The 21-year-old accused had been the victim of very serious bullying as a result of an earlier incident. The accused, armed with a 22-calibre rifle, took six shots at the house where one of his tormentors resided. His stated objective was to stop the continuance of the bullying. No one was injured, but there were two people in the house when the shots were fired.
The accused had encountered no problems while on bail before trial. He was employed and had family support. Justice Menzies found the bullying was the major cause of the accused’s illegal behaviour, and to impose the minimum four-year sentence would constitute a grossly disproportionate sentence. Instead, a sentence of one year, plus two years of supervised probation, was imposed.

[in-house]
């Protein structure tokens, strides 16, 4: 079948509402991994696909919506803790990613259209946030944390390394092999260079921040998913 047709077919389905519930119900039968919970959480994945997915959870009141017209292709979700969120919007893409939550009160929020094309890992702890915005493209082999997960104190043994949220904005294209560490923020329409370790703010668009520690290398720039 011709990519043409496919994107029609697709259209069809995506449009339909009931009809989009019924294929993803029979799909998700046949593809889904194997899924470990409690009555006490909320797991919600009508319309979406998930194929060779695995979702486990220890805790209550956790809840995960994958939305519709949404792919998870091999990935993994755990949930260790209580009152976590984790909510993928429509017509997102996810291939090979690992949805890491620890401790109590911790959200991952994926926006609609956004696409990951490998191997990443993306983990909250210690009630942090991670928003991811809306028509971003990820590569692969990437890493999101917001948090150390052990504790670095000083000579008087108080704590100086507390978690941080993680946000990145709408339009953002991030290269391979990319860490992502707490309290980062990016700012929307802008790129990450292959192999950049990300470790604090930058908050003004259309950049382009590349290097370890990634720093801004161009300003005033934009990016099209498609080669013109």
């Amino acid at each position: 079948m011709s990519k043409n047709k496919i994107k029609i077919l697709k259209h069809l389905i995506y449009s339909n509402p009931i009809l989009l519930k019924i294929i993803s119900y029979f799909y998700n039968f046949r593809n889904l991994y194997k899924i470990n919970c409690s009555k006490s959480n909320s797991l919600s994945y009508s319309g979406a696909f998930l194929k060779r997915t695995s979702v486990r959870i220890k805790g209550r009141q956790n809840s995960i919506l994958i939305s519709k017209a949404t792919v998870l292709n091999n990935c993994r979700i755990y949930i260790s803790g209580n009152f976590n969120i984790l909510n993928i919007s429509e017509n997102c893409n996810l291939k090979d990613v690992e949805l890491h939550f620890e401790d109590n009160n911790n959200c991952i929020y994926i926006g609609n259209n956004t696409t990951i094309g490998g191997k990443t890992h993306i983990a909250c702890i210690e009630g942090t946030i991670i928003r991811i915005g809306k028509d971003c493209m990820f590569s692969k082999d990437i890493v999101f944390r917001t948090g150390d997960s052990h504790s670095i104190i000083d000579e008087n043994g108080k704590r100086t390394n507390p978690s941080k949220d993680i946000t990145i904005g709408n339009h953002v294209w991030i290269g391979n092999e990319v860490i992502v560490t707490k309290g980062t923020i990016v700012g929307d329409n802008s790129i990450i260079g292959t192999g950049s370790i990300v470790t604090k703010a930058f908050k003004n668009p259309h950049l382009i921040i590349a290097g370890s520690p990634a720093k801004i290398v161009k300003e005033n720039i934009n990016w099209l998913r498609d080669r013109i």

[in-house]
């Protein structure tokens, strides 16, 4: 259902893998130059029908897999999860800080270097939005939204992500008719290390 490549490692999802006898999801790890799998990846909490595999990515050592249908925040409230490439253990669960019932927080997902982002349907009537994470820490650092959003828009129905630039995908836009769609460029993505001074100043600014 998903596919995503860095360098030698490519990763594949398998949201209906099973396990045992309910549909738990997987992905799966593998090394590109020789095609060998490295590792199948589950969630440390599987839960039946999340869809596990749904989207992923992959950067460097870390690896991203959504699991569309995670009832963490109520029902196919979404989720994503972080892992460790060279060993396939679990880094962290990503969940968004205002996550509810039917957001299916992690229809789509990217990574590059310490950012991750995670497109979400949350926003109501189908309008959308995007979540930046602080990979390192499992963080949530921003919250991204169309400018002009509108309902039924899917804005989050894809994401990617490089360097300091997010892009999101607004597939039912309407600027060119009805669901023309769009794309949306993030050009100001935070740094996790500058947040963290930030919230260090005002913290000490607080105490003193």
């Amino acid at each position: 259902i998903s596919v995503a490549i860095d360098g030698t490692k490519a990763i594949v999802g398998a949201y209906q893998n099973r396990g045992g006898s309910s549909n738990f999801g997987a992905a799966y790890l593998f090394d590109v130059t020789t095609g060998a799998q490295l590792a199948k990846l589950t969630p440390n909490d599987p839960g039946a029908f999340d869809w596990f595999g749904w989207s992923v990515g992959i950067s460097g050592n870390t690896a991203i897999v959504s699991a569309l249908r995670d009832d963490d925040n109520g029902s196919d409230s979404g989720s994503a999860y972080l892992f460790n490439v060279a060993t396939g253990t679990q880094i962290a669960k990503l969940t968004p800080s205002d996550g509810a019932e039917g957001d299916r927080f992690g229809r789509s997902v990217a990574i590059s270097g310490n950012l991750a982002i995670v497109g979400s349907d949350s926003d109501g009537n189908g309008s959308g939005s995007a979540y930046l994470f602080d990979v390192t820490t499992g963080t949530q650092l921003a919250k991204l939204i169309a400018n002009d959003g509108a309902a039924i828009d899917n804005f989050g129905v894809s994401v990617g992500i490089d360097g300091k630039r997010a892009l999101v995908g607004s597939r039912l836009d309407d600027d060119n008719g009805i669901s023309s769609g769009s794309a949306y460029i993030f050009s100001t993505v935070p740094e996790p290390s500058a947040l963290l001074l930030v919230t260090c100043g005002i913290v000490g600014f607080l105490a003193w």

Both of these cases are now under appeal by the Attorney General of Manitoba, and rightly so. When provisions in the Criminal Code are set aside, the attorney general is duty bound to appeal the decisions to the Appeal Court level and perhaps to the Supreme Court of Canada. There are already cases from other provinces heading in that direction. In Ontario, a series of six cases were recently considered by the Court of Appeal. In all of the cases, a trial judge had struck down one of the newly minted minimum sentences, and the accused had received lesser punishment. The Crown appealed. Essentially, the Court of Appeal concluded the minimum-sentence provisions operated fairly in all of the cases before the court, and thus the statutory minimums were imposed. But even so, taking a critical view of the minimum sentence for possession of a firearm with available ammunition, the court held it to be unconstitutional.